Axel Maas (2014). Some more details of minimal-Landau-gauge Yang-Mills propagators arXiv arXiv: 1402.5050v1

Axel Weber (2012). Epsilon expansion for infrared Yang-Mills theory in Landau gauge Phys. Rev. D 85, 125005 arXiv: 1112.1157v2

Axel Weber (2012). The infrared fixed point of Landau gauge Yang-Mills theory arXiv arXiv: 1211.1473v1

Marco Frasca (2007). Infrared Gluon and Ghost Propagators Phys.Lett.B670:73-77,2008 arXiv: 0709.2042v6

Marco Frasca (2009). Mapping a Massless Scalar Field Theory on a Yang-Mills Theory: Classical
Case Mod. Phys. Lett. A 24, 2425-2432 (2009) arXiv: 0903.2357v4

Marco Frasca (2010). Mapping theorem and Green functions in Yang-Mills theory PoS FacesQCD:039,2010 arXiv: 1011.3643v3

9 Responses to Nailing down the Yang-Mills problem

  1. ohwilleke says:

    Off topic: Is there any chance you could comment on ?

    The paper is very understated, but the discrepancies between the pQCD predictions and the experimentally measured hadronic decay cross sections at Belle from high enegy electron-positron collisions is very extreme (in some cases at the ten sigma level), which is not something that I see every day trolling hep at arxiv, and the bare bones four page paper makes almost no effort to analyze why this might be the case. But, on the surface, there doesn’t seem to be any good reason, for example, to think that Belle has grossly understated systemic error in how it conducted these experiments.

    The paper shows a better match of a model with SU(3) with broken flavor symmetry than it does in the case of a model with SU(3) with perfect flavor symmetry, but isn’t even very close to the predictions of either model.

    Do you have any insight into what could be going on in the theoretical calculations that could cause it to be so grossly off at some energies for some decays, while being right on the money for many other decays at certain energies?

    • mfrasca says:

      Dear ohwilleke,

      My take here is that to perform these theoretical computations is not that easy,even if you are in a regime where asymptotic freedom sets in and perturbation theory is reliable. I think that a better insight could come from lattice QCD but I cannot evaluate how much could be helpful at this stage.


  2. Alexander Dynin says:

    Theorem 4.1 of my paper “Quantum Yang-Mills-Weyl dynamics in the Schroedinger paradigm”, Russian Journal of Mathematical Physics,21(2014),No.2,169-188) (arXiv:1005.3779v.3 [math-phys]) claims the relative ellipticity of the infrared Yang-Mills quantum energy-mass operators in von Neumann algebras with regular traces.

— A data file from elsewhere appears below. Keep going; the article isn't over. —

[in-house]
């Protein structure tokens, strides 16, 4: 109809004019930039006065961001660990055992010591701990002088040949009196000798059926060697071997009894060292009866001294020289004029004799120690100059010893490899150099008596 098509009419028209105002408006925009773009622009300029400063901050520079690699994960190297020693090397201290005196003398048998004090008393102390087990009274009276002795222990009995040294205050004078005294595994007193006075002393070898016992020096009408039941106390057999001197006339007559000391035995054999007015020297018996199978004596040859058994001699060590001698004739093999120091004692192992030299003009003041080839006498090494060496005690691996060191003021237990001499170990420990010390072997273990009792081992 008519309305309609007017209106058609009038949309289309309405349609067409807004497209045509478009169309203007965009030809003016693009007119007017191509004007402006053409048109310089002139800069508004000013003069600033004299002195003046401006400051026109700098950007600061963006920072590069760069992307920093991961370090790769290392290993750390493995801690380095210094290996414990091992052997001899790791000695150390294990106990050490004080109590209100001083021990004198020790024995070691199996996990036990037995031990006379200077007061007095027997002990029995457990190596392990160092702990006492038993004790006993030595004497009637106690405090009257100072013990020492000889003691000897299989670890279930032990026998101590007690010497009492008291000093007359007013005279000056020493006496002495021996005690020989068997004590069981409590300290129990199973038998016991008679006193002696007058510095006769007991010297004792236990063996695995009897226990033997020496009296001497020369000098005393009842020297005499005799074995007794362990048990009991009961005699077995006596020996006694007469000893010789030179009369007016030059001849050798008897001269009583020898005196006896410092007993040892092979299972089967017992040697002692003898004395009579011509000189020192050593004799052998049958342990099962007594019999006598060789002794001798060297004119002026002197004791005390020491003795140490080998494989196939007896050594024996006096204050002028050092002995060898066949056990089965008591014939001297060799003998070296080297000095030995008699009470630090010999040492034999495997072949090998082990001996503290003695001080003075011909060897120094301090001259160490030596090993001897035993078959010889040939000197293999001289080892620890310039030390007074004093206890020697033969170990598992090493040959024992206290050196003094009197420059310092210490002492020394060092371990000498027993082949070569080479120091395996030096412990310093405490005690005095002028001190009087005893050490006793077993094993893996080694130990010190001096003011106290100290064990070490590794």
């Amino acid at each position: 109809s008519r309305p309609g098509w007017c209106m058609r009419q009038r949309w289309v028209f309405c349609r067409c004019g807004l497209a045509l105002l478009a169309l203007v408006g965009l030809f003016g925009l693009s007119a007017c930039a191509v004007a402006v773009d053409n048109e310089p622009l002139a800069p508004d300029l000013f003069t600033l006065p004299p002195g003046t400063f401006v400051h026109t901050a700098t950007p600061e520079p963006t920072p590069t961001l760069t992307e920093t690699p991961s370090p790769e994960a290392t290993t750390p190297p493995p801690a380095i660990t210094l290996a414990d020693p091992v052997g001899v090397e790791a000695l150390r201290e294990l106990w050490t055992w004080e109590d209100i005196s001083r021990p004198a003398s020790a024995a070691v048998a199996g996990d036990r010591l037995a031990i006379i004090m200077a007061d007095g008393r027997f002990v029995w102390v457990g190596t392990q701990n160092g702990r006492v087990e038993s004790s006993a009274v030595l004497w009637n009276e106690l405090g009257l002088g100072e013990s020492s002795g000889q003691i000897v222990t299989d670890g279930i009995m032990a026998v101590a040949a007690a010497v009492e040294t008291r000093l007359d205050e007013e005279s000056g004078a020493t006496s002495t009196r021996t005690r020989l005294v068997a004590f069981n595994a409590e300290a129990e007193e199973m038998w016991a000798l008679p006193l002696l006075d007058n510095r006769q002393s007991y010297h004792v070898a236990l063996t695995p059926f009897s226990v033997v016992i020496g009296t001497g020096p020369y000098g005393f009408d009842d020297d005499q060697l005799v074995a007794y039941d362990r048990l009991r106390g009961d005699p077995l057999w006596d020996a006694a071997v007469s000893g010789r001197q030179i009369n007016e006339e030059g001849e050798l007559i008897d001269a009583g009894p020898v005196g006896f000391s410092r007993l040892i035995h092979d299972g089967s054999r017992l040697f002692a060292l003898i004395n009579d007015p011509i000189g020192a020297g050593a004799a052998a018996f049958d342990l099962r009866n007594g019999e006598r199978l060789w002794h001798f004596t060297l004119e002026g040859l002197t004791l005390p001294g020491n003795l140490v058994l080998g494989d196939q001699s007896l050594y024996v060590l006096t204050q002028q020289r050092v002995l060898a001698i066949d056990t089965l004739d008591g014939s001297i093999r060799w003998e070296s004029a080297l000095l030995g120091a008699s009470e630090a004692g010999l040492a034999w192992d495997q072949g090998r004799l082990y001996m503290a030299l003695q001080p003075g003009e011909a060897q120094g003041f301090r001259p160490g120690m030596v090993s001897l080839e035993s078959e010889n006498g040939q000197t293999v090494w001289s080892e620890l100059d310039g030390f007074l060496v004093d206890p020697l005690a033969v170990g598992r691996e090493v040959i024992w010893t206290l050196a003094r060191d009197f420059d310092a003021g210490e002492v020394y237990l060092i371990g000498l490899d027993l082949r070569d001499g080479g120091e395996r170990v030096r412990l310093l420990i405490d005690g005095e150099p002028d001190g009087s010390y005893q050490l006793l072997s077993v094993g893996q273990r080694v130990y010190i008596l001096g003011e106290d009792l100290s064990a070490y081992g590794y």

This implies that the spectra of infrared self-adjoint Yang-Mills energy-mass operators in a non-perturbative quantum Yang-Mills theory (with an arbitrary compact simple gauge Lie group) are non-negative sequences of the eigenvalues converging to $+\infty$. The spectra are self-similar in the inverse proportion to the running coupling constant. In particular, they have positive spectral mass gaps. Presumably, this is a solution of the Yang-Mills Millennium problem.

    • mfrasca says:

      Dear Alexander,

      I am pleased that your work finally got published. Just a question as a physicist: Are you able to get an explicit formula for the propagator and the spectrum in the low energy limit? Also the running coupling at lower energies would be interesting to see. The reason for this question is that, if we want to do calculations with QCD, we need these formulas to work with. This was the main motivation behind my post.

      Technically, you seem to have answered the Millenium problem but there is nothing to start to work with. This does not imply that in some limit these expressions could never be obtained by your approach. Just put them out.


      • Alexander Dynin says:

        Dear Marco,

        Actually my mathematical proof is more than just mass gap existence. It involves what I dubbed quantized Galerkin approximations of functional differential operators by partial differential operators with increasing number of variables.
        I would suggest that this might be used for computations.

        On the other hand I am not able to to answer your concerns.

        The bottom line is that my theory is non-perturbative and demonstrates that the YM mass gap is a quantum phenomenon,
        not a (semi)classical one. As I see it, this is the main difference between us.


        • mfrasca says:

          Also for me is a quantum phenomenon but I can also display classical solution in the strong coupling limit with a mass. I have analytical formulas to work with and I can do my work as a physicist. That’s all.